Meanwhile, CBAE-style education contains "negative attitudes" toward condom use, often making misleading mathematical analysis to exaggerate condom failure rates. Young people who decide to engage in sexual activity are deterred from using condoms. After all, the reasoning goes, if condoms are viewed ineffective, why would young people use them? The most dangerous part of the teaching, Kay said, is that abstinence-only education suggests that marriage is an umbrella for protection. She pointed to one piece of abstinence literature that read, "If you want to be protected against STDs, just slip on one of these." Inside the card was a photograph of a wedding ring. A number of newly infected cases of HIV and other STDs are married women who believe they are in a monogamous relationship, but, in reality, are not.

Jamilla Taylor from the Center for Health and Gender Equity (CHANGE) spoke of harmful implications on women abroad who suffer from the funding restrictions on legislation enacted under the Bush administration called President's Emergency Plan for AIDS Relief (PEPFAR), the international aid designated to stop the spread of HIV/AIDS in places like Sub-Saharan Africa. PEPFAR is focused on a three-point method of prevention: "ABC: Abstain, Be Faithful, and use Condoms if you engage in risky behavior." Unfortunately this isn't particularly helpful to girls in countries like India, Nepal, and Nigeria, where it is common for young women to be married by age 10. In Ethiopia, Legal Momentum’s report says, it's common for girls as young as 7 or 8 to be married. Furthermore, funding for PEPFAR currently requires that a full 33 percent of funds be designated to abstinence education. The global AIDS prevention community has asked for the 33 percent requirement to be stricken from PEPFAR legislation when it is up for renewal this September. This emphasis on abstinence puts young women at great risk; young women aged 15 to 24 make up about 40 percent of new HIV infections worldwide. In southern African countries like Zambia and Zimbabwe, young women are six times more likely to be infected with HIV then men.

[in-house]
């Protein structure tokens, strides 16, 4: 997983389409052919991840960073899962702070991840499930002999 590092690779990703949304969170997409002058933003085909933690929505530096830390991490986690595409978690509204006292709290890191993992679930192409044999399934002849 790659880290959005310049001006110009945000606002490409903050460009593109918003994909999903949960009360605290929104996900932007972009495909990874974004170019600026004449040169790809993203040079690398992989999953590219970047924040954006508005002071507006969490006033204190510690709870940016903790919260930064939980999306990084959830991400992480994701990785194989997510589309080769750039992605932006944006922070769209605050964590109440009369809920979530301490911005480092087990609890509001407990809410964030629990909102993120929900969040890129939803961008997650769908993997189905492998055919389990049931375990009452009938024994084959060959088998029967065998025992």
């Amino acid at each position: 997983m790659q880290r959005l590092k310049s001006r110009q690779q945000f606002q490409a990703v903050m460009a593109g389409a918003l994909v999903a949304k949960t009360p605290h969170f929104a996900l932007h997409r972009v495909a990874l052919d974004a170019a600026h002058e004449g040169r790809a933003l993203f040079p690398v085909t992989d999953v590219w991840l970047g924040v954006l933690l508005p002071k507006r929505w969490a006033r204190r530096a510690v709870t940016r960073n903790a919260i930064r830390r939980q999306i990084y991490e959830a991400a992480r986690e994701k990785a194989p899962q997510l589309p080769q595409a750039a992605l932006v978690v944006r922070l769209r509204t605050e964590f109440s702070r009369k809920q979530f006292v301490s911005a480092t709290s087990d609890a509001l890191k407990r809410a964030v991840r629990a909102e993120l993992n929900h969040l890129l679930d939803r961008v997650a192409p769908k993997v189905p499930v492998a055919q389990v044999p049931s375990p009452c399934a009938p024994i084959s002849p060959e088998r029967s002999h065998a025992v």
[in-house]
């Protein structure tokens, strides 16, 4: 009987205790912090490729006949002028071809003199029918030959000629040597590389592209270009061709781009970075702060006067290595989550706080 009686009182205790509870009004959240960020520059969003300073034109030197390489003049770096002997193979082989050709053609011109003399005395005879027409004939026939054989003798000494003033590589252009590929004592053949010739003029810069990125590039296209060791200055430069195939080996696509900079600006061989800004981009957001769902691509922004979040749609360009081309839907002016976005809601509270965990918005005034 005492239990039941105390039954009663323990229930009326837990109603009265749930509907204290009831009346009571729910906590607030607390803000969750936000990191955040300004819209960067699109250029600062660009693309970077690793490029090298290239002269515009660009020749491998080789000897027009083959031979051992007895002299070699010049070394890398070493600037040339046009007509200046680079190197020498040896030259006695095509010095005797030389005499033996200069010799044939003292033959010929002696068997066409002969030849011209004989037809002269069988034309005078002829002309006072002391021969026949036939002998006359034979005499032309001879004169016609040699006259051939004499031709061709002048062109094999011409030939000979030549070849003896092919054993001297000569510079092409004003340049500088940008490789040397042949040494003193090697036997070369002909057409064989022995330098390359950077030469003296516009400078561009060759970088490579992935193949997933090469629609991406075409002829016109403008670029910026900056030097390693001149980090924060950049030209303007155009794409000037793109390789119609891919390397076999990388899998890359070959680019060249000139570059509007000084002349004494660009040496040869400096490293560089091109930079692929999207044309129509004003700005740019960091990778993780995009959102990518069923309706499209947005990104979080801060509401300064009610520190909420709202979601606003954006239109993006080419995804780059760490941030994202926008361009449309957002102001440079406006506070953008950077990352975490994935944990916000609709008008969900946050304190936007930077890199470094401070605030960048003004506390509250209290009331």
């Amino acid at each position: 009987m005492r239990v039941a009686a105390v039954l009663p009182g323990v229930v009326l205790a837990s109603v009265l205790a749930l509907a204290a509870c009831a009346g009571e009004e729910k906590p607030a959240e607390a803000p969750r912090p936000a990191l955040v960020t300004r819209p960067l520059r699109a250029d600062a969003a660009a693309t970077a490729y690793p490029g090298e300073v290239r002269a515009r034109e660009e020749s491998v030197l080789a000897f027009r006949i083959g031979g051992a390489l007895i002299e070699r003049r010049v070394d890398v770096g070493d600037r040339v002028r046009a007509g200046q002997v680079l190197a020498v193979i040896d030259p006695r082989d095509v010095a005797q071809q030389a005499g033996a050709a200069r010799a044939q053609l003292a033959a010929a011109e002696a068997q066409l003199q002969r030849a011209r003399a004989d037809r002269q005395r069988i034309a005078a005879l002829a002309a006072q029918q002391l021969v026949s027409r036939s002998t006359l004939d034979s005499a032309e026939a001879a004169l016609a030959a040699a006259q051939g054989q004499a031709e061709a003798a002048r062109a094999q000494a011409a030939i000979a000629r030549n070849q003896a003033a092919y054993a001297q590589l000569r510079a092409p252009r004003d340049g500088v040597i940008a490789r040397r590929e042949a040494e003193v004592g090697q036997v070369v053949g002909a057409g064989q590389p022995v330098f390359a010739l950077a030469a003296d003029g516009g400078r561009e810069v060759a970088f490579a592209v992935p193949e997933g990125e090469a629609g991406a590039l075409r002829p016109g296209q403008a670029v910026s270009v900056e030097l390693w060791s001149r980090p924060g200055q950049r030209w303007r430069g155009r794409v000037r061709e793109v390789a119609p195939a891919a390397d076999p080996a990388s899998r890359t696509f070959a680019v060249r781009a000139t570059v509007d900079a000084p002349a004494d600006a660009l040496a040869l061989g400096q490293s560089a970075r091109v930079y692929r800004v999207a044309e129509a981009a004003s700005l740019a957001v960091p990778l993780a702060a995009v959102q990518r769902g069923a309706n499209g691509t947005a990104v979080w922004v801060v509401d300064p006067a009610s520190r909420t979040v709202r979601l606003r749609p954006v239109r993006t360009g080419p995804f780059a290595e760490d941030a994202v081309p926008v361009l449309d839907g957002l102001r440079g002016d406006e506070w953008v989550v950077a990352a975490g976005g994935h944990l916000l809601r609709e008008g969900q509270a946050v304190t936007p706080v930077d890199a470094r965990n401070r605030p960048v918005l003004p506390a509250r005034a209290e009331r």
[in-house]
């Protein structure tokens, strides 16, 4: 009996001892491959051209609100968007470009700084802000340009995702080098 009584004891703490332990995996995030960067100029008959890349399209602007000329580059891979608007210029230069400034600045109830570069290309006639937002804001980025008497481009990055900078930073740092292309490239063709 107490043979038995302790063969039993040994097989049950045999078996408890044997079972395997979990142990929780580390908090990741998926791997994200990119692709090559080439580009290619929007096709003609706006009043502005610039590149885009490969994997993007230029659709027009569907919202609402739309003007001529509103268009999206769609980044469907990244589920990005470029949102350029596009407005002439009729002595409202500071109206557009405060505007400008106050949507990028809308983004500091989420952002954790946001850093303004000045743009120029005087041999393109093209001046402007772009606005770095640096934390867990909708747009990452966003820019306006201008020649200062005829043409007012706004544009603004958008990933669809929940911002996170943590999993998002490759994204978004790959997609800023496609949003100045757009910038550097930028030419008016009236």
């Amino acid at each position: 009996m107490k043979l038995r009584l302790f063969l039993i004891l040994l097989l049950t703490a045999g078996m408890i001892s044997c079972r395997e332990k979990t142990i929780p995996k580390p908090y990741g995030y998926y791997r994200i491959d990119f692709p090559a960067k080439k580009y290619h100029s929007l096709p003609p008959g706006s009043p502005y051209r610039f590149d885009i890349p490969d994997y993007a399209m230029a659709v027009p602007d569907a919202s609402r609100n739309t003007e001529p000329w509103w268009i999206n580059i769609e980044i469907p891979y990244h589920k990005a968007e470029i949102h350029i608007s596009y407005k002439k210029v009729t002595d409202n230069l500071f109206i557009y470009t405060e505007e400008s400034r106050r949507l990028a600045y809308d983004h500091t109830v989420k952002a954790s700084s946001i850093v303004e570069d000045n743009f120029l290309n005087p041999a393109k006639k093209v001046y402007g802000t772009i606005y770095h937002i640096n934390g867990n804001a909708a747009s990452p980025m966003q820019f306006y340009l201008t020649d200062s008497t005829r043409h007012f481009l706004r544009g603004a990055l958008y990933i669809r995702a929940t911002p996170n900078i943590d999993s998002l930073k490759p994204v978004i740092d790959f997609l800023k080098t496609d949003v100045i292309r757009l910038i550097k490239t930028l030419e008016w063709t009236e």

The renewed PEPFAR legislation, which Congress is expected to vote on in the next couple of weeks, more than triples the amount of funding allocated to HIV/AIDS prevention overseas. Still, PEPFAR prohibits its funding from use on contraception or abortion.

Overall, abstinence-only education has not only proven ineffective, but actually harmful to many women and men, especially when it is included as a mandatory element of foreign aid for preventing the spread of HIV and AIDS. Abstinence-only programs are ineffective at best, and deadly at worst, especially for young women who are at a higher risk biologically for contracting many STDs. Congressman Waxman is right: It’s time to pull the plug on abstinence-only education funding.

This article has been edited from its original version.

Kay Steiger is an Associate Editor at Campus Progress.